As for reflecting a more modern sensibility, of all the category books, I’ve read, I would say that less than 50% of them end in a marriage proposal. In fact, in the Million Dollar Secrets series, I just finished reading Tall, Dark and Filthy Rich* and neither of the two mentioned previous couples are married. One couple is living together and one couple is dating. In the “Red Choo Diaries”, there is no marriage proposal at the end of Beyond Breathless for Jamie and Andrew. In fact, the proposal takes place in book 2 of the “Red Choo Diaries” and I think the marriage takes place in book 3. There is a also a surprising lack of fecundity in these books. I do admit to picking books that DO NOT feature a baby on the cover so some self selection might be taking place.

I guess what I am trying to say is let’s talk about the pre conceived notion that readers may have about categories and see if they ring true. It might be that the books are too sappy or that there is something about them that will always turn you off. I admit that I haven’t read a book from the Harlequin Superromance line because of the number of babies appearing on the covers and that I’ve stopped reading Nocturne after five disappointing books in a row. But I am ready to step up with my confession.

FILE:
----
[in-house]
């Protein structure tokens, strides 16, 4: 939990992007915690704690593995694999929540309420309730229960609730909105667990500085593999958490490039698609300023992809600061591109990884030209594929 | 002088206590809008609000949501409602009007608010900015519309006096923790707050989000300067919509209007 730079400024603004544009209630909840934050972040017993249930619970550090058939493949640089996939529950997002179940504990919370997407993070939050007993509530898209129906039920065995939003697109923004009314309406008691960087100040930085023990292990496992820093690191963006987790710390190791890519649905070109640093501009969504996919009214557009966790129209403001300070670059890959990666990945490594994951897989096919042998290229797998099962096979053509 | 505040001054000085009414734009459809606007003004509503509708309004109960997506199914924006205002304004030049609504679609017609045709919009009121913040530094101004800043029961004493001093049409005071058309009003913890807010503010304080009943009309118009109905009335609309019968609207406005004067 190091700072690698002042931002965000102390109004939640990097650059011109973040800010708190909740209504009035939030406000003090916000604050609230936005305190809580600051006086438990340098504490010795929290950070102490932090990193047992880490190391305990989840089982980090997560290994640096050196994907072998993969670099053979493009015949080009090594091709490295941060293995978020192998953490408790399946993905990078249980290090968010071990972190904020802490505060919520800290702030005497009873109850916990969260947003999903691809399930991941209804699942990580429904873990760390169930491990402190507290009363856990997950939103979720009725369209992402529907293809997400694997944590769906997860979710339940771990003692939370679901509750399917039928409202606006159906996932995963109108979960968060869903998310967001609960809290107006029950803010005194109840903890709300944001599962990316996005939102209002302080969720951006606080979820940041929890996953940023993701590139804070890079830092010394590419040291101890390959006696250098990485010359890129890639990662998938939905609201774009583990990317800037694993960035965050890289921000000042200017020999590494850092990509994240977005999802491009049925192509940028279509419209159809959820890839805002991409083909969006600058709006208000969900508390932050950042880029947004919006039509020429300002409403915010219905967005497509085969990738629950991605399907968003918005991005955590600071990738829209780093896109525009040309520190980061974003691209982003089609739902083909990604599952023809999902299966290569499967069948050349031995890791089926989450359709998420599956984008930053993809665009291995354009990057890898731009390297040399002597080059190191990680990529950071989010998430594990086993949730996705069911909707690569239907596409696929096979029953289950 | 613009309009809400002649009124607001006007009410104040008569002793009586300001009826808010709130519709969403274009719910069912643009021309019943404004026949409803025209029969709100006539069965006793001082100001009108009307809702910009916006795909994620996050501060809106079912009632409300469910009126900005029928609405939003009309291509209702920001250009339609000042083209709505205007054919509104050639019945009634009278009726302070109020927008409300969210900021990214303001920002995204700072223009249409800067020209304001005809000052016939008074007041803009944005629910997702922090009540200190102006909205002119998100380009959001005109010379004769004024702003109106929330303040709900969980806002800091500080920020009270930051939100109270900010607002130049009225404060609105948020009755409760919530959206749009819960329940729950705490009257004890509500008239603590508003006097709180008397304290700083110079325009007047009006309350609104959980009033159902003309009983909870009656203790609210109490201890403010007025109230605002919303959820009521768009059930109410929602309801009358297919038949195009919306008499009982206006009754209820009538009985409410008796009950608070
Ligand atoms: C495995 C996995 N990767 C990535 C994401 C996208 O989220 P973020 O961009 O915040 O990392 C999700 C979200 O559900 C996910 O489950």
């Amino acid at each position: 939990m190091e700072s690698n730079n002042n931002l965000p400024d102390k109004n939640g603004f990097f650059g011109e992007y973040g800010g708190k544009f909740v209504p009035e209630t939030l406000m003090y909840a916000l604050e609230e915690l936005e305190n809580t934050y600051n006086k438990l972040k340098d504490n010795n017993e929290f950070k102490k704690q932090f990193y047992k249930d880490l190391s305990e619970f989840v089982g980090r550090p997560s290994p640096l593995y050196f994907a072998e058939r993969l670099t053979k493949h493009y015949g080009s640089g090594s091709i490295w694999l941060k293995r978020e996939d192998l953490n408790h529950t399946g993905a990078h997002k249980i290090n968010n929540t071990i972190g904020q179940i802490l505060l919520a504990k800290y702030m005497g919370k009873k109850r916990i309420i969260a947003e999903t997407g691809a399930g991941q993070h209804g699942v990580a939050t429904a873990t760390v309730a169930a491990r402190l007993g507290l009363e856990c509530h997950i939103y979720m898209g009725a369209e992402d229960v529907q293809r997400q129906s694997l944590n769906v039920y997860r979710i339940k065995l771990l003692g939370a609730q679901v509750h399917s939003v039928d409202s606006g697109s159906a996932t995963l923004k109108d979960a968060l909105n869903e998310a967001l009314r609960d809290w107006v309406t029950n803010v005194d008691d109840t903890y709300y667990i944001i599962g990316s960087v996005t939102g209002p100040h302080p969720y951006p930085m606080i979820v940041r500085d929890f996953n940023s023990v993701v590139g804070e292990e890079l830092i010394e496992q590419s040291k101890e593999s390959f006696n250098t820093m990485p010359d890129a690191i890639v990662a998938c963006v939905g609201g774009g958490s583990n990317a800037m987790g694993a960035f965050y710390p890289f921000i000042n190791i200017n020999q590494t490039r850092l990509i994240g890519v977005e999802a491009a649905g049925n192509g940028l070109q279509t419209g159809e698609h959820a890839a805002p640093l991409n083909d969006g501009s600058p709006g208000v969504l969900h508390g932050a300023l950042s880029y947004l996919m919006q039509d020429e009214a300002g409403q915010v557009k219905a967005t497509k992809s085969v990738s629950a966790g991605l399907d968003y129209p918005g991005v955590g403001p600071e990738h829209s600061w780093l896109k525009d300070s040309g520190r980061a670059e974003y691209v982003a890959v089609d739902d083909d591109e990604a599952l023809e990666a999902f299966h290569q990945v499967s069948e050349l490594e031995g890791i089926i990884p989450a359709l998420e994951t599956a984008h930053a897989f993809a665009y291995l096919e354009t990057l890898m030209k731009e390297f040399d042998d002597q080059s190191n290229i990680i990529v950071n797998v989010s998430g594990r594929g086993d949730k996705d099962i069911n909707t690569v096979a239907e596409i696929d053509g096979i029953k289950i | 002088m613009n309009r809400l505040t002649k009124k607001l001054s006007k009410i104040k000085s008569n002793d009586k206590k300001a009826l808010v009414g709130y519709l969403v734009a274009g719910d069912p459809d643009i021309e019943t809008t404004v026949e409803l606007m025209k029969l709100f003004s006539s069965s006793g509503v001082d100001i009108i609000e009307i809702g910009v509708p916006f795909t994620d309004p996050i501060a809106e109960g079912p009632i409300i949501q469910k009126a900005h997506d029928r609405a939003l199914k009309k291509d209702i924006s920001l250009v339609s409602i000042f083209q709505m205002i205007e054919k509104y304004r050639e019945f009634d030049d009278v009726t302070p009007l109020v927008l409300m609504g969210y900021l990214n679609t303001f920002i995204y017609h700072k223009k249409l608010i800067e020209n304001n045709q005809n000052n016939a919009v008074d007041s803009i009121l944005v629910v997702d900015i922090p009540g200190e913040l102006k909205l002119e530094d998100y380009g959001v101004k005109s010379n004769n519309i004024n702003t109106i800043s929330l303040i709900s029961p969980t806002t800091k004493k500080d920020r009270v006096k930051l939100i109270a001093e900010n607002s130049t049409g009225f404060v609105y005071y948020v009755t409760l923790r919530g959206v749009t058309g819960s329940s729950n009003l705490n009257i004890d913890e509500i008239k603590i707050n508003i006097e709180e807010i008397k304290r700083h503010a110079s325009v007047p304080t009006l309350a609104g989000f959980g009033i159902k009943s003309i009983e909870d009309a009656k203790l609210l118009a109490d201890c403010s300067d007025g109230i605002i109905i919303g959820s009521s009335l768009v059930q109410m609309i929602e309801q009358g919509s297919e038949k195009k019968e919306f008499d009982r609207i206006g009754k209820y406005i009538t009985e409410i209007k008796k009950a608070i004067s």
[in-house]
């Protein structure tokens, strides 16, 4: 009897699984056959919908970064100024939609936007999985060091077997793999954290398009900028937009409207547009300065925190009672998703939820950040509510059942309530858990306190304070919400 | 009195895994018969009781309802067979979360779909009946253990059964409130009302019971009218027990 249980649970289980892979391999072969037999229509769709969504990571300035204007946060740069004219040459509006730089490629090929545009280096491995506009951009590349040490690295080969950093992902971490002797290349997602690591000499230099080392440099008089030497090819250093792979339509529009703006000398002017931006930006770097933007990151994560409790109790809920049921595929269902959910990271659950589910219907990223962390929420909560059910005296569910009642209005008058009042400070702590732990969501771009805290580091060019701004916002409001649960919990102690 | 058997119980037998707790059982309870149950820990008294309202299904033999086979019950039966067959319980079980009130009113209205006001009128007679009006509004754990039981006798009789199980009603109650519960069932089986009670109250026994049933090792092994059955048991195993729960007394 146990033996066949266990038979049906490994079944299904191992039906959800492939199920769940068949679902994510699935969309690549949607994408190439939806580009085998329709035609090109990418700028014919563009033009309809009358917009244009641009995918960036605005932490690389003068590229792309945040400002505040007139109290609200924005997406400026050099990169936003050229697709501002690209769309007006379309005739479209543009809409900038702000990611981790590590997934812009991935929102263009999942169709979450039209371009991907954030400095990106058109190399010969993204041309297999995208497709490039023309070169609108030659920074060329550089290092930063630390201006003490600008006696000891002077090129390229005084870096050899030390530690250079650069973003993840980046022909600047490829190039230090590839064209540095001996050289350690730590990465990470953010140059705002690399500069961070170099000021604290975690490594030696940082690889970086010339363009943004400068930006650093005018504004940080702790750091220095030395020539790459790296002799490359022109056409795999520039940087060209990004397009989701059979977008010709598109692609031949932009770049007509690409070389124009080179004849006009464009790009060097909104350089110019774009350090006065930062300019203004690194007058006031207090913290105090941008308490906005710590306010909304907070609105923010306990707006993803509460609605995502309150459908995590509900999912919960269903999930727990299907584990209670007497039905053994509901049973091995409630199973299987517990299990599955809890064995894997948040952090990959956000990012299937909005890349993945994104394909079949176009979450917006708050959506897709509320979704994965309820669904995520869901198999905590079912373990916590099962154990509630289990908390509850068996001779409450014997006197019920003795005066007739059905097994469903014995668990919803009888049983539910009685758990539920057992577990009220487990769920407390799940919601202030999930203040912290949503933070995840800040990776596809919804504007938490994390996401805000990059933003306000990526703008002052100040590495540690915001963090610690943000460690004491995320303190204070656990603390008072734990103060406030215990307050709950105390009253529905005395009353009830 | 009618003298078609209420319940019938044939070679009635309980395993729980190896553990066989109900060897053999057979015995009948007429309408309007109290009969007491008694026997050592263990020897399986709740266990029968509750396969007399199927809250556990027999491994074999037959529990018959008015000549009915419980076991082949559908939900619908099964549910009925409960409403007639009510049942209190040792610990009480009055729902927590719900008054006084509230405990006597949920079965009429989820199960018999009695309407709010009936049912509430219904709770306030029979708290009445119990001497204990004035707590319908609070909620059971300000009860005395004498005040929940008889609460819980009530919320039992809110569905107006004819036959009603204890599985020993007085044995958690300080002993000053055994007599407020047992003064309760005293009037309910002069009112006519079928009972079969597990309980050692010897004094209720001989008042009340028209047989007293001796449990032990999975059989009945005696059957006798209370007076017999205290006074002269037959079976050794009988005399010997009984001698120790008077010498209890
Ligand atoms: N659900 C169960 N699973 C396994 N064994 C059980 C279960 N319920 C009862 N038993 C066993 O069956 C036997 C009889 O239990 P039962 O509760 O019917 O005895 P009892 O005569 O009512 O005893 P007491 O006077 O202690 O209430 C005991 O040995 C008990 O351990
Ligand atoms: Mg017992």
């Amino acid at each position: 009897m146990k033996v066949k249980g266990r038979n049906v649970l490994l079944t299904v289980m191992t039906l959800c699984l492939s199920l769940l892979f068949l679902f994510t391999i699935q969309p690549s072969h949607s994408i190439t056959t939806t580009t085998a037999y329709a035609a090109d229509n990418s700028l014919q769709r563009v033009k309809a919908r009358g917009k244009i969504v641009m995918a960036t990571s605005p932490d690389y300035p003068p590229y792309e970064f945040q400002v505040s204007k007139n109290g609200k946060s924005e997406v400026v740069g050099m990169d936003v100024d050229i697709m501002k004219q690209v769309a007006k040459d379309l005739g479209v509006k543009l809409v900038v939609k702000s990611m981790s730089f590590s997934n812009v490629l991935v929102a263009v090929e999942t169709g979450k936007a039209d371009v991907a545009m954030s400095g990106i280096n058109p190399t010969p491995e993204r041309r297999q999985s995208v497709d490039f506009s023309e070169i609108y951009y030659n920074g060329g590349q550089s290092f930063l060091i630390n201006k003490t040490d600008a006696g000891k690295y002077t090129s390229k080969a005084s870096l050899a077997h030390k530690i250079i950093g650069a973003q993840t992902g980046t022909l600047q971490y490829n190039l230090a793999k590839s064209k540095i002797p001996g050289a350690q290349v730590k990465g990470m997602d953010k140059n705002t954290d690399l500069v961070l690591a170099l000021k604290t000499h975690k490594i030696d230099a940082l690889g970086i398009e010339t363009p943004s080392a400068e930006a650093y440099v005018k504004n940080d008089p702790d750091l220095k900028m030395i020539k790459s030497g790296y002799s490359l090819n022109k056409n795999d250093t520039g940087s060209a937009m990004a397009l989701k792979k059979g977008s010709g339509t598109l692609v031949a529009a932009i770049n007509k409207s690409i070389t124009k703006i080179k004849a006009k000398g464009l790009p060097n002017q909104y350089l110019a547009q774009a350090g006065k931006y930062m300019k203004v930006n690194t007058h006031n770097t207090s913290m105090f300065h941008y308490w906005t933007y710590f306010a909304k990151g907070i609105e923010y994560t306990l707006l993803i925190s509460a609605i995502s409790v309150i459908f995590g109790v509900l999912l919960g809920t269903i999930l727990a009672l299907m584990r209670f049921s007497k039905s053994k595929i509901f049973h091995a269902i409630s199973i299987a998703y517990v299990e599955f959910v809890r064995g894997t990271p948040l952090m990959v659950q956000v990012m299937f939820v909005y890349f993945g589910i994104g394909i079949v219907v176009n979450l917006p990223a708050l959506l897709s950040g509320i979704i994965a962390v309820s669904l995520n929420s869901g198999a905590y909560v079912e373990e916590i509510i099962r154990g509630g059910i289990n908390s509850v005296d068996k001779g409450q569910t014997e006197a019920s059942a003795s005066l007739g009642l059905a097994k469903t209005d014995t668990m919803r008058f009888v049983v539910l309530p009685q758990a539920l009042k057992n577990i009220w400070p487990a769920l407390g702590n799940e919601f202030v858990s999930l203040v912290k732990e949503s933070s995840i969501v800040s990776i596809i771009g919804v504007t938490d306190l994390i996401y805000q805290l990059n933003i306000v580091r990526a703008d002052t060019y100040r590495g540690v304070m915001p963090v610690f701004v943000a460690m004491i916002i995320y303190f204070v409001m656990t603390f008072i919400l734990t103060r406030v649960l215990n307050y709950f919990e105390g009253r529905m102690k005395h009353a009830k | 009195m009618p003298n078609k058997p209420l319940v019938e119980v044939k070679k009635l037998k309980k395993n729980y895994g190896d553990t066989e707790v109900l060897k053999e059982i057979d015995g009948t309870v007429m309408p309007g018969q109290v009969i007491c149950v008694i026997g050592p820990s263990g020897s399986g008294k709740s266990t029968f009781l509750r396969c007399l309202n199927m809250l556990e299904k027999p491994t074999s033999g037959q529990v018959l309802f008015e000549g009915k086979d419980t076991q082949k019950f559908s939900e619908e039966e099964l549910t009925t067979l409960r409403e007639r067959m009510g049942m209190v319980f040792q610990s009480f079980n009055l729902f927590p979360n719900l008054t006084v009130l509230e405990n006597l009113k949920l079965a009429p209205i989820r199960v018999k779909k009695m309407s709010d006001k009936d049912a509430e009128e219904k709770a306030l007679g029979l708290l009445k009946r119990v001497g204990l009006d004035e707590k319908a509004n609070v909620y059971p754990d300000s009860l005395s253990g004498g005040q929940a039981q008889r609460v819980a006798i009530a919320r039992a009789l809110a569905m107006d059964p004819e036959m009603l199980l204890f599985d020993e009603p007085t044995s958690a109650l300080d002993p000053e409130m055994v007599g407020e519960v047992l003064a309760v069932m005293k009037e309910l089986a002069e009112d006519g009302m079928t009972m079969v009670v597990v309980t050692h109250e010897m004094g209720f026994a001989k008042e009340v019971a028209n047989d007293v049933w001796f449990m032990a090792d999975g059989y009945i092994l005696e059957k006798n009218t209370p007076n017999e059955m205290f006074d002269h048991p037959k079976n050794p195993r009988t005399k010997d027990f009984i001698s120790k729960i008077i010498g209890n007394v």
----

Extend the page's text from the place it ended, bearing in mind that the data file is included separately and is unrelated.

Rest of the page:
Hello, my name is Jane and I read category romance . . .

*The title is kind of misleading because the hero is not really filthy rich.

Jane Litte is the founder of Dear Author, a lawyer, and a lover of pencil skirts. She spends her downtime reading romances and writing about them. Her TBR pile is much larger than the one shown in the picture and not as pretty. You can reach Jane by email at jane @ dearauthor dot com

134 Comments

  1. Laura Vivanco
    Oct 09, 2007 @ 05:06:37

    I’m a category romance reader, but I don’t think I’ve ever been in the closet about it. In the UK, where single-title romances are hard to find and there tend not to be romance sections in bookshops, it’s Mills & Boons (Harlequins) which are the most readily available.